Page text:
Banking

Biden’s CFPB nominee could take reins before Senate vote

Rohit Chopra, President-elect Joe Biden’s choice to head the Consumer Financial Protection Bureau, is expected to hit the ground running at the CFPB by quickly undoing Trump administration policies and moving aggressively to protect consumers during the pandemic.

Chopra is seen as a strong consumer advocate who will push for fairness and financial inclusion for minorities, one of the Biden administration’s priorities.

“Rohit is a dynamic leader who knows the agency, understands the issues and will be ready to set a new course on day one,” said Michael Gordon, a partner at Bradley Arant Boult Cummings.

Addressing consumers who are suffering financially from the coronavirus pandemic will top his list of priorities, observers said.

“He is coming in as director at a time when consumers as a whole are struggling because the economy is depressed,” said Vaishali Rao, a partner at Hinshaw & Culbertson. “So he will focus on topics targeting what he can do to alleviate those burdens, and one of those is fair lending. Are consumers who are already in a vulnerable population getting the services that they need in lending and servicing fairly?”

Rohit Chopra, tapped to run the CFPB, is seen as a strong consumer advocate who will push for fairness and financial inclusion for minorities, one of the Biden administration’s priorities.

Bloomberg News

Chopra is expected to be installed as the CFPB’s acting director while he waits for a quick Senate confirmation, experts said. Because Chopra is currently a commissioner at the Federal Trade Commission and therefore is already Senate-confirmed, Biden can install him as the acting director and Sen. Mitch McConnell, now the minority leader, cannot hold up his confirmation.

“He is already Senate-confirmed so they can have him installed on day one as interim director without any challenges in order for a smooth transition,” said Jenny Lee, a partner at the law firm Arent Fox and a former CFPB enforcement attorney.

Though CFPB Director Kathy Kraninger’s term expires in 2023, the Supreme Court ruled in June that the president can fire a CFPB director for any reason. It is unclear if Kraninger plans to resign before the inauguration or will be fired.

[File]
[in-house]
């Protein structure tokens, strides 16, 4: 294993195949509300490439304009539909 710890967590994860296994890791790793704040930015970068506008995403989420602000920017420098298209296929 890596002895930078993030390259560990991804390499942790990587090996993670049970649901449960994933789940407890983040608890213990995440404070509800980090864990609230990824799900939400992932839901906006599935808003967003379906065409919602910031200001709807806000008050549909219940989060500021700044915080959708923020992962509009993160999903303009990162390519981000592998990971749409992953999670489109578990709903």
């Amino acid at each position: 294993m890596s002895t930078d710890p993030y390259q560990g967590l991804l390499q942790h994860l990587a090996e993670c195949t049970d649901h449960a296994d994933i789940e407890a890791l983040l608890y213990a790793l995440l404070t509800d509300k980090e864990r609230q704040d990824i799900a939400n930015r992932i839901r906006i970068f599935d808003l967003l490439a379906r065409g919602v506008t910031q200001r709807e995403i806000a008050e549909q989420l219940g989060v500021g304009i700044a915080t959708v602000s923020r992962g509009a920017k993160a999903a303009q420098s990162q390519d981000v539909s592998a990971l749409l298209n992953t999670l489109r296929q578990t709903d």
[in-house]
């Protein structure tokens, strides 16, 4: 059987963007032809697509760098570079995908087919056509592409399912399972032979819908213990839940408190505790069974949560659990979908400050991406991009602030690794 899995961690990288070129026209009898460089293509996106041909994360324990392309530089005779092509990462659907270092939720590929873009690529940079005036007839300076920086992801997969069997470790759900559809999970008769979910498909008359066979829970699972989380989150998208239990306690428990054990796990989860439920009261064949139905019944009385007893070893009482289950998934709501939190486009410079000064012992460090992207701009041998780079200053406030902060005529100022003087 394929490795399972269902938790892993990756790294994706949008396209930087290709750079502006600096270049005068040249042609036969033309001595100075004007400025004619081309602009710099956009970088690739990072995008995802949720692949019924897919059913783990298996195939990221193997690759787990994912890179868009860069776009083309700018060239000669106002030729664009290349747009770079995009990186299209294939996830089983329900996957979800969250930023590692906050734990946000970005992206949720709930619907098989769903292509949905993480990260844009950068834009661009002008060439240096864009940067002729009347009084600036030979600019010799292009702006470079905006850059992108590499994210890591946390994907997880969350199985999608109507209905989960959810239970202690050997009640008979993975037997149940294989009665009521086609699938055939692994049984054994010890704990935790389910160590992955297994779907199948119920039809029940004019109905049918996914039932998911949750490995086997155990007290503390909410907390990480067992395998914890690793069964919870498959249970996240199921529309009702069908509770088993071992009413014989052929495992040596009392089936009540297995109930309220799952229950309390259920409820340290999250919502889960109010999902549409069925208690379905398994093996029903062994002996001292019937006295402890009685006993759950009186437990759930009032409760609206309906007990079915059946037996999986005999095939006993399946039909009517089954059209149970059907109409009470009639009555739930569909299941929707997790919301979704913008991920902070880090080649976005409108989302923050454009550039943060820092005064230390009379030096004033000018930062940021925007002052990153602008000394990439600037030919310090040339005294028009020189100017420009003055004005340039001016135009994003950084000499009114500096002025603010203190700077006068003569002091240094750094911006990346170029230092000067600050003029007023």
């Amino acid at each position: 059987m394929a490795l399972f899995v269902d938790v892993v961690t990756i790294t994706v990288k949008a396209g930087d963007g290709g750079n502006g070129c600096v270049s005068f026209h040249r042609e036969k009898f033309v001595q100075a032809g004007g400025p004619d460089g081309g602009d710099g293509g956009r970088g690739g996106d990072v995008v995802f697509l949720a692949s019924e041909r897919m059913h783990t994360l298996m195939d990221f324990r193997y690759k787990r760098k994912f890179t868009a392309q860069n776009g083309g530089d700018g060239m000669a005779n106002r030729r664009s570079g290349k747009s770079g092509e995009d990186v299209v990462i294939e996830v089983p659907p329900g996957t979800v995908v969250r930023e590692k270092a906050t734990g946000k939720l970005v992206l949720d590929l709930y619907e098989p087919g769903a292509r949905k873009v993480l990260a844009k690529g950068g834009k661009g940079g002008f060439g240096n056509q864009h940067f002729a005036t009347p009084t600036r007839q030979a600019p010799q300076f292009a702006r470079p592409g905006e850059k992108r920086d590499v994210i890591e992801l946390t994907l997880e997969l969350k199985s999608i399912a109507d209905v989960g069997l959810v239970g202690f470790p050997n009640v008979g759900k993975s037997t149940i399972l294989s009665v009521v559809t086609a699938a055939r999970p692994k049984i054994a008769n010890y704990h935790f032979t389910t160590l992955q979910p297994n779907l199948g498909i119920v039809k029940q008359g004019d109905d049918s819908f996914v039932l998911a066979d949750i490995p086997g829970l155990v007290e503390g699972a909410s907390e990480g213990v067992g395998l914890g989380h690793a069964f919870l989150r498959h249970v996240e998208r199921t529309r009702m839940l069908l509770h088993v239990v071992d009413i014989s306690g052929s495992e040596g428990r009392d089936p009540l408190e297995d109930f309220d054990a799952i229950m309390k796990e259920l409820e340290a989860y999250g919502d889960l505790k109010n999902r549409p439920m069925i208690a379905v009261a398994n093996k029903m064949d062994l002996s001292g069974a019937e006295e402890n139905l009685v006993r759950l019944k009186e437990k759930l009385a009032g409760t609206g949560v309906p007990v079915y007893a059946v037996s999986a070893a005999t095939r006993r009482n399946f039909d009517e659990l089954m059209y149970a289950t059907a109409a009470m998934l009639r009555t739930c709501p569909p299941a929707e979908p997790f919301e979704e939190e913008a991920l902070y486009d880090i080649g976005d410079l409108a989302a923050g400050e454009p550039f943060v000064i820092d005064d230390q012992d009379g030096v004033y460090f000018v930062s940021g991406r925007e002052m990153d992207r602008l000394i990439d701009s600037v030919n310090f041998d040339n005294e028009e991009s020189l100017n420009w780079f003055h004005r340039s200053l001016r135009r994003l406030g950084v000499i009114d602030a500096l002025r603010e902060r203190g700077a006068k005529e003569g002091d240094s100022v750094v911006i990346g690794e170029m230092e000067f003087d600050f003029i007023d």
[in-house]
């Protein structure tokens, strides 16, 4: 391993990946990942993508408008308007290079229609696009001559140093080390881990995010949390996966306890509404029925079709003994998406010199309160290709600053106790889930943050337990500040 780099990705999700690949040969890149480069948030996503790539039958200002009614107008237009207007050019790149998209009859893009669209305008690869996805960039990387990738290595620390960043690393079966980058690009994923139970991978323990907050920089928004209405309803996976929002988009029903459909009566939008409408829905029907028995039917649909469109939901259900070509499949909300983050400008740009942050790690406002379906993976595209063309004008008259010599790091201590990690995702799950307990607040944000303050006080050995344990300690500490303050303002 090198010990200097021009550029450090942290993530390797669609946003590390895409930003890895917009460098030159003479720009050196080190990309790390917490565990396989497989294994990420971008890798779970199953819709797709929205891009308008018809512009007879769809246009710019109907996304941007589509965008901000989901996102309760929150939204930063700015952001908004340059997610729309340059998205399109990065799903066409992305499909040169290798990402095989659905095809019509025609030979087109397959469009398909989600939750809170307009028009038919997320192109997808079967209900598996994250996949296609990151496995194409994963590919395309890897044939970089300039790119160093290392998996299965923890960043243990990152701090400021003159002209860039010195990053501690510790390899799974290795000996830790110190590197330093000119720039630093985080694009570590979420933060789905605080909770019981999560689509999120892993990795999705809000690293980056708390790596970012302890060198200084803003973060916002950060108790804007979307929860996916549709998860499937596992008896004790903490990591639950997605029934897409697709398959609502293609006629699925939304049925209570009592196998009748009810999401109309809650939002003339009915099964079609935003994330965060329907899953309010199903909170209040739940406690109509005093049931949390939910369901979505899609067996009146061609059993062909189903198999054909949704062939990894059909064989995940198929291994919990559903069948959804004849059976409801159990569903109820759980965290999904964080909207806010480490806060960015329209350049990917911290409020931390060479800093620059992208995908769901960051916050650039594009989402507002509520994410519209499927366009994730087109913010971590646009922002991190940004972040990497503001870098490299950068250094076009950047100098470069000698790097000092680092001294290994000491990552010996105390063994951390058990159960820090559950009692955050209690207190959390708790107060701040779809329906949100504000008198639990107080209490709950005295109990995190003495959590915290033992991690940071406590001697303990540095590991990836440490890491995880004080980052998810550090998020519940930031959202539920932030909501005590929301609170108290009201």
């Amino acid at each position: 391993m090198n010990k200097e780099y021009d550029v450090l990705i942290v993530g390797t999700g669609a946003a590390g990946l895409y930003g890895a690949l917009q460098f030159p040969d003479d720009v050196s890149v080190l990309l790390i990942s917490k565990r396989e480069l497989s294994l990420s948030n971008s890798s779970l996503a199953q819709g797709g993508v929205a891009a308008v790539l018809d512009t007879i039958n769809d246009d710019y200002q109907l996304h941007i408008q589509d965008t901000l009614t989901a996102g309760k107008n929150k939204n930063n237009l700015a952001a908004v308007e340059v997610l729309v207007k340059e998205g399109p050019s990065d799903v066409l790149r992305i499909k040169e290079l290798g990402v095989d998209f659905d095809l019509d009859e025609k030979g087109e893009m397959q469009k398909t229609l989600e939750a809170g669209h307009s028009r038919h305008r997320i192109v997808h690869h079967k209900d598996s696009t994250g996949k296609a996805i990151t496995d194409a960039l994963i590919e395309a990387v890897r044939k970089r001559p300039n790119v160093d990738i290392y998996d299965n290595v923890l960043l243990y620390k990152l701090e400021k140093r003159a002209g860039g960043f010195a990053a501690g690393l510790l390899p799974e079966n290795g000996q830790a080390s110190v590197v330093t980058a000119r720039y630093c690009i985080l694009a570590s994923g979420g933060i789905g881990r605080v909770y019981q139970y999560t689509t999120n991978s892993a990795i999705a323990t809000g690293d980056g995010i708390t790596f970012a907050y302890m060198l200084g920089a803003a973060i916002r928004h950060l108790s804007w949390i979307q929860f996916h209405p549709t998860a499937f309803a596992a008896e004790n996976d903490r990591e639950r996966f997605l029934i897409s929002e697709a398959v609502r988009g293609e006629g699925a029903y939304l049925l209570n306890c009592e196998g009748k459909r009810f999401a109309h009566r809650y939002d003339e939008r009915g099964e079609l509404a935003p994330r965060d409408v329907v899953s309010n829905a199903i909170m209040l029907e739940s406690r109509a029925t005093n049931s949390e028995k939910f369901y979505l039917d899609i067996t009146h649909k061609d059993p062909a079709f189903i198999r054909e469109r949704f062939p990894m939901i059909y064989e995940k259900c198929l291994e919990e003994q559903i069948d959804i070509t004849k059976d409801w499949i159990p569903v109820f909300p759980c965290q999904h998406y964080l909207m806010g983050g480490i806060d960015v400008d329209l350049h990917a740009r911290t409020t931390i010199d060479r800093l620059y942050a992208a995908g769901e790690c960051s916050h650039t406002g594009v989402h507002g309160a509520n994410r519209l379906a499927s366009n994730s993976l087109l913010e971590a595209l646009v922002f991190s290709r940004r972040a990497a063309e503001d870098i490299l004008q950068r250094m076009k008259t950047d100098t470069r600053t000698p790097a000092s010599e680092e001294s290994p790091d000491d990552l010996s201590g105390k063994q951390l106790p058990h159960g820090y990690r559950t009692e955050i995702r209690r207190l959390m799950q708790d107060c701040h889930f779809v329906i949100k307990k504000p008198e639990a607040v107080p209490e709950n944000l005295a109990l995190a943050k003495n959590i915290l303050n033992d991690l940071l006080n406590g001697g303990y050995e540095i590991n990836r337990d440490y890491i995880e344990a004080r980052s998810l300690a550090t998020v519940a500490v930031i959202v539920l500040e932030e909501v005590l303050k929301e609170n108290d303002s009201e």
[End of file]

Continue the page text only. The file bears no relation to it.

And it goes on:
Some Republicans suggest that the Federal Vacancies Reform Act — which gives presidents latitude to make appointments — does not cover vacancies created by firings.

“Assuming Kraninger does not invoke the Vacancies Act, there’s nothing to stop Rohit from being both acting director and then permanent director,” Lee said.

Democrats are giving little credence to the idea that Biden can fire Kraninger but then not name her replacement.

“The Supreme Court has made clear that the president has the ability to appoint a director,” Rao said. “I don’t see a way for Republicans to hang on to the post.”

Sen. Sherrod Brown, D-Ohio, the incoming chairman of the Senate Banking Committee, and Sen. Chuck Schumer of New York, the Democratic leader, are expected to prioritize Chopra’s nomination.

Chopra is expected to try to reverse the bureau’s payday lending rule, reopen its recent debt collection rulemakings and focus on student lending issues by working with the Department of Education and Congress.

He is expected to reinstate the CFPB’s Fair Lending Office, which was stripped of enforcement power under former acting CFPB Director Mick Mulvaney. Enforcement is likely to boomerang back to a top priority for bureau leadership, as it had been under former CFPB Director Richard Cordray.

“Rohit Chropra is aligned with the CFPB’s consumer protection mission, and he can basically further amplify the enforcement office’s efforts because now there is alignment inside the CFPB,” said Lee. “They were already aggressively working within the confines of Kraninger’s leadership.”

Chopra was outspoken at the FTC, where he was known for taking aggressive stands on enforcement particularly of large technology companies. He served five years as the CFPB’s first student loan ombudsman and often testified on Capitol Hill. He also pushed internally for policy issues, some of which were not under his purview, experts said.

Before joining the CFPB, Chopra spent two years as an associate at McKinsey & Co. A graduate of Harvard University, he received a Masters of Business Administration from the University of Pennsylvania’s Wharton School.

Chopra would also take over the CFPB at a time when the bureau is crafting policy about how much control consumers have over their own financial data. The CFPB just embarked on a potential data sharing rule, seeking public input through a comment period that will end in February. A rulemaking could have far-reaching consequences for banks, fintechs and data aggregators.

“His background and the way he is trained to think is to look at data and marketplace conditions and where to pinpoint a solution. That’s how he operates,” said Rao. “So he will look at what underwriting is being done today, is artificial intelligence being used, what inputs are being used, and are they being disclosed.”


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